Shelley Marshall is both exactly what you’d expect, and unlike anyone you’ve ever met.
On a Facebook support group called Bunz Mental Health Zone, Marshall posted photos of her loft home in Leslieville. It was a call out for people who are struggling with mental illness, and in need of a judgement-free, safe space for socializing and healing.
Her home is an eccentric piece of art in its own right. Situated in a tall building meant for studio space, the walls are adorned with commissioned and gifted art, unique mismatched furniture and an island in her kitchen made by her husband.
The ceilings are sky high and floor to roof windows line the far wall. There are numerous cozy nooks that social group attendees sometimes fall asleep in.
Marshall’s own struggles with mental health began at a young age, at her home, but she kept it quiet from her friends. It hasn’t stopped her from wanting to help others.
“I was the class clown and I was the girl that had it all, but nobody knew what was going on at home,” she said. “And I think that kind of protected me in many ways because I could have this other life of being silly.”
In the middle of playful discussion, Marshall often incorporates some deeper stories of her struggles.
“I remember waking up. They finally got me a bed. I was in emergency for four days with a security guard because there were no beds. They finally got me a bed because of course they overmedicate you so you sleep through the night. And I wake up and there’s this old woman across from me. She catches my sight and says, ‘What the hell are you doing in here?’ And it sounded just like my grandmother.”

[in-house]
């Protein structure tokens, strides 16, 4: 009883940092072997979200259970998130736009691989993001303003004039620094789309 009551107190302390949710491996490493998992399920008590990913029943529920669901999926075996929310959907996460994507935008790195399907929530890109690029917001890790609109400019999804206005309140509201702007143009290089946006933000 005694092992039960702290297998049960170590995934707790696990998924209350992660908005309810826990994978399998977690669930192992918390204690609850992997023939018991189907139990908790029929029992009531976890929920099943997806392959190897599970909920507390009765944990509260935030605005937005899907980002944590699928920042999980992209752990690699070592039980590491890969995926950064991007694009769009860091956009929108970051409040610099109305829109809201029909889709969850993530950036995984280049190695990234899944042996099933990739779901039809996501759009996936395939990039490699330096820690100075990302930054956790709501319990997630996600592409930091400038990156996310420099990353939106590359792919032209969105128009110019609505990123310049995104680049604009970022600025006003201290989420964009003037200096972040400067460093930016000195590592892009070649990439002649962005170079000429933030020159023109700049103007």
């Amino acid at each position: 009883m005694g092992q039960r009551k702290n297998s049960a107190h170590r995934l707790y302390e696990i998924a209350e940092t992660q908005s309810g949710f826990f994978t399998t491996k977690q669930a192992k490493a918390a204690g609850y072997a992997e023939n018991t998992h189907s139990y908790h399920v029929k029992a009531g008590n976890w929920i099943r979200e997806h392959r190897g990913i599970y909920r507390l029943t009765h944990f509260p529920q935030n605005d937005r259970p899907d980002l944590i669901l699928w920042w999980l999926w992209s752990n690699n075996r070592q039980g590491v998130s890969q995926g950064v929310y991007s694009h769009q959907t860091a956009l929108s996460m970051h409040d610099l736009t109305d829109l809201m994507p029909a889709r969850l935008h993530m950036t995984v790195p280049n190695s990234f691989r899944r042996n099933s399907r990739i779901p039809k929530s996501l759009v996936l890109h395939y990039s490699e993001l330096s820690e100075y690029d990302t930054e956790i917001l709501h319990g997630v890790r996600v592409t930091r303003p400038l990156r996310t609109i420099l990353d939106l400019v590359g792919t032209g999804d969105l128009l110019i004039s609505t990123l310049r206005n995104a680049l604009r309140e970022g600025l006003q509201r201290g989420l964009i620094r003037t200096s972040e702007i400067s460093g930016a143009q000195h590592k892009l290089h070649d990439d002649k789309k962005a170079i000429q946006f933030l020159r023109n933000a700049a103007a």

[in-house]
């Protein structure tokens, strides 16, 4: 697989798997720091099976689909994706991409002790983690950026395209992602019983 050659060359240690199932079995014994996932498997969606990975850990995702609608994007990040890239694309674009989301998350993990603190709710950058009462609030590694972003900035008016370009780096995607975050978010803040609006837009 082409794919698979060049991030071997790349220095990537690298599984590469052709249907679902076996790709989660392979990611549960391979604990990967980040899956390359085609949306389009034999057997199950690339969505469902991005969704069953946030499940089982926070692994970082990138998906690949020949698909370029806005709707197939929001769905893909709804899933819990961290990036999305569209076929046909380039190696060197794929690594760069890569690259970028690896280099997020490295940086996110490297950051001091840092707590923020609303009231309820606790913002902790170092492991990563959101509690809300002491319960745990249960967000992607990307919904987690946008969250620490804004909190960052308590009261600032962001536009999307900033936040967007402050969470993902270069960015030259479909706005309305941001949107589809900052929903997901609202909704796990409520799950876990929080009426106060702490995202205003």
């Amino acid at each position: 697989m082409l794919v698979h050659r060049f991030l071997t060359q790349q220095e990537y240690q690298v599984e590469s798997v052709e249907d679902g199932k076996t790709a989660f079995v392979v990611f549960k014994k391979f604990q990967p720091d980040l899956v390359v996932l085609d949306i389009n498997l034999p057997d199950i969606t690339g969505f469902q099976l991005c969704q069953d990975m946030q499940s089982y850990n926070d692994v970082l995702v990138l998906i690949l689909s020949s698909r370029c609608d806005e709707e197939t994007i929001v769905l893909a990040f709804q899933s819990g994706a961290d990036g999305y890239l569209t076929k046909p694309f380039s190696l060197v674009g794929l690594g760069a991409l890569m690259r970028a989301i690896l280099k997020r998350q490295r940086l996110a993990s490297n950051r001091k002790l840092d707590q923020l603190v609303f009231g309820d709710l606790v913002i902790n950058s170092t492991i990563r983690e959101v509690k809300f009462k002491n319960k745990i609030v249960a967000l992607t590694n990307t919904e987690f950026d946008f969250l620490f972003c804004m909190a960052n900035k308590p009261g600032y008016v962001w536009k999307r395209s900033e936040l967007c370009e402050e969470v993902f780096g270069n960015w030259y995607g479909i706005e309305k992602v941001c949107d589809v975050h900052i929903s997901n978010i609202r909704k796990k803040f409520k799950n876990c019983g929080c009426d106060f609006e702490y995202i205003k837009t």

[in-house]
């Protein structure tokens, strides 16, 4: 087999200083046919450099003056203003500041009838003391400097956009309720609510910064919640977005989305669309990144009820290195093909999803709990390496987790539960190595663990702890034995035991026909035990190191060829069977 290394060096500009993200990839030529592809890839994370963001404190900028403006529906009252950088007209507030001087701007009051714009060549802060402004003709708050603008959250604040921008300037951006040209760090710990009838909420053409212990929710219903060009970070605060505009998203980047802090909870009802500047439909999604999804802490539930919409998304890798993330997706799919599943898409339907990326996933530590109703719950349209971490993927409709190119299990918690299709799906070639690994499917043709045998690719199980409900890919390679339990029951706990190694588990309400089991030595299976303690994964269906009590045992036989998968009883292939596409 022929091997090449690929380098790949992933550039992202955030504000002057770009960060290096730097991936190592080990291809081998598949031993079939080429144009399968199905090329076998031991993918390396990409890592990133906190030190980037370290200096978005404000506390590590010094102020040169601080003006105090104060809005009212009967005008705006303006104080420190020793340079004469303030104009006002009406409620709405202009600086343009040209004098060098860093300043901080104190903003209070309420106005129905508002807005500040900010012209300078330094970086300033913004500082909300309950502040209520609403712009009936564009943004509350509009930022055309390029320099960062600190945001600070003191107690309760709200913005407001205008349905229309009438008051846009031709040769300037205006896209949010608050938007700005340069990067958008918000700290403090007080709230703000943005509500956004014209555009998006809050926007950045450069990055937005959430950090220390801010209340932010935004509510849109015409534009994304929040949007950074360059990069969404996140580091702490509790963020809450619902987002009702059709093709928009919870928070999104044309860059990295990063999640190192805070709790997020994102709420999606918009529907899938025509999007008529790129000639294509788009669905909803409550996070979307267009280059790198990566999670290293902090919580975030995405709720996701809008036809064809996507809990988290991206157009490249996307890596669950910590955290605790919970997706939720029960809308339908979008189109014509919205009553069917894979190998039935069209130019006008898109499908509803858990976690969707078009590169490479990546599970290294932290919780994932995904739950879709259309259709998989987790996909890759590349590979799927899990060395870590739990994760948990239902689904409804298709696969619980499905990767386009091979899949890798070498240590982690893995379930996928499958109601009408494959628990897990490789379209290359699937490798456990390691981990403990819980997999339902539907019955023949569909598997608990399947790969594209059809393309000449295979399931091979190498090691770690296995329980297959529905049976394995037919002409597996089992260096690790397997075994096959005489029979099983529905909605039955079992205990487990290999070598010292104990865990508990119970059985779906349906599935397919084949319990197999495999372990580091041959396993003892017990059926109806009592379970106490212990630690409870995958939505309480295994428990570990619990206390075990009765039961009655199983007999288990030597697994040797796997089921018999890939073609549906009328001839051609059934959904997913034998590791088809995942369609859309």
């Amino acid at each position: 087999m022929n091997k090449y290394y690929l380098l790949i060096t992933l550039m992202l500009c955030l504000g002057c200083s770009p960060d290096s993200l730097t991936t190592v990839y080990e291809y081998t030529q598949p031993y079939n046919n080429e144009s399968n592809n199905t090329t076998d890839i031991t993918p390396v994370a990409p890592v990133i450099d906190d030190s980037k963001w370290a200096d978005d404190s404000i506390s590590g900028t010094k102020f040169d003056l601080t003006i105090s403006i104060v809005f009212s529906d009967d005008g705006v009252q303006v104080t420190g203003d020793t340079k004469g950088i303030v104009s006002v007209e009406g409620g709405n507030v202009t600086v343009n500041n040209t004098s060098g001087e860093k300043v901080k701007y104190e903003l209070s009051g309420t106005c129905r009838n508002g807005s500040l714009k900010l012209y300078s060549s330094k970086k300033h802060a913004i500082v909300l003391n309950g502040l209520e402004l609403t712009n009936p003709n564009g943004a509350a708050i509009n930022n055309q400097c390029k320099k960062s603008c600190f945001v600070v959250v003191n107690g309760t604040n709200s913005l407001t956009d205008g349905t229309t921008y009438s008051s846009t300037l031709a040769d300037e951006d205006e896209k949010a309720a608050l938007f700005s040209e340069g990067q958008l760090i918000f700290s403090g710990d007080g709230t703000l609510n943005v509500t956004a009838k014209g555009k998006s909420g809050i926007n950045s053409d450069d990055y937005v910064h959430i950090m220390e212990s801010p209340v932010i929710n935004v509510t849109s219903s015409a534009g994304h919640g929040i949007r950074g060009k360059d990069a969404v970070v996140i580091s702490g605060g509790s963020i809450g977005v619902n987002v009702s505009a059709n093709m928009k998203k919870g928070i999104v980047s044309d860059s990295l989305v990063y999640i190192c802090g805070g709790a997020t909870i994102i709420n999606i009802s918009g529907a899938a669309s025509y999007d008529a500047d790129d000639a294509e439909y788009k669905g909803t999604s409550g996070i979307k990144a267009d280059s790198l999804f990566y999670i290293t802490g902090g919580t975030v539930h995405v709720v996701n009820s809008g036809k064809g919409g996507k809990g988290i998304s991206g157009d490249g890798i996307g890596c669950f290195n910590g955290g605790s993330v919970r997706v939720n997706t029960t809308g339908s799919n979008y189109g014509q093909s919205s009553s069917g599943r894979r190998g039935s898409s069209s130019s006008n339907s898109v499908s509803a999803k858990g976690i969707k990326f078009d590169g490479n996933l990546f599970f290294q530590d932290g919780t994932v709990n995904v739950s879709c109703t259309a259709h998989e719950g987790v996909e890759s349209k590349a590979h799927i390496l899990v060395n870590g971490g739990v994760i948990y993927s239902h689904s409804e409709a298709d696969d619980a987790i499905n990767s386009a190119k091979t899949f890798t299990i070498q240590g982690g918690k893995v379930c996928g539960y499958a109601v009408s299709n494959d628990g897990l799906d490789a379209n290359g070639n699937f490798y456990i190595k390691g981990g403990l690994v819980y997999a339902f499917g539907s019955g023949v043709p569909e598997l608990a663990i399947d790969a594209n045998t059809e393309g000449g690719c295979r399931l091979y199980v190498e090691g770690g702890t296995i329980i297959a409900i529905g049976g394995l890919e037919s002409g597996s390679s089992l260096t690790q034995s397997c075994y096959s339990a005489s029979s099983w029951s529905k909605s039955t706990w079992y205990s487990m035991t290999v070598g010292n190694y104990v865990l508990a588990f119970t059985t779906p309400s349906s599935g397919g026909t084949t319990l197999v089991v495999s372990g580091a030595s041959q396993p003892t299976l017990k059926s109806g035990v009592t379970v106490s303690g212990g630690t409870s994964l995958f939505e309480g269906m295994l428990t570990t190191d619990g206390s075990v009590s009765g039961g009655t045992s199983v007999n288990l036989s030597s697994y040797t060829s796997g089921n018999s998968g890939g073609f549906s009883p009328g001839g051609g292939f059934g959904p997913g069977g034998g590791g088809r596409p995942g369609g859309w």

The way she tells her stories are almost like a play; throughout, Marshall transforms and acts out the scenes of her life.
The mentally unwell often don’t become heroes, like those who beat cancer, she said. While acknowledging the heroic struggles of cancer survivors, Marshall asks for the same kind of acceptance for those who battle with mental health.
“I promise it will make us better,” she said. “We don’t want to be sick.”
Sarah, one of the female attendees, described her experiences with a relapse. For years, she’s struggled with severe anxiety and depression, relapses that caused her to take six months off work and drastically lose weight.
“Now I’m on medication and everyone just says, ‘Wow, you look amazing.’ Clearly [they] have no idea what’s going on,” she said.
Her psychiatrist helped her realize an unhealthy pattern in her life. The cycle of desiring acceptance is something that affects most people.
“The reason you’re seeking out these relationships where you want this broken person who needs fixing,” she said, “is because you’re so desperate to be appreciated and to feel loved.”
Michele Choma is a professor in the social service worker diploma program at Humber. She has traveled all over Canada to support mental health initiatives, and sat on a United Nations round table for mental health.
Mental illness, Choma said, is still surrounded by stigma.
“Sadly we are still nowhere near having mental health accepted as a bonifide illness, not something to be the butt of a joke,” Choma said. “Can you imagine someone making a joke about cancer? People still continue to see this as a moral flaw and an embarrassment.”
A program like Marshall’s, Choma said, is extremely important to increase support for mental health struggles.
“It gives a voice where there is not one, it gives hope where there is a void,” she said. “I would put this in league with the work that Howie Mandell does for Bell Let’s Talk. We need to demonstrate that it is okay, not just provide platitudes.”
The Full Bawdy Loft is located at 290 Carlaw Ave. The group meets on Tuesdays and Thursdays from 11 a.m. to 3 p.m. All are welcome.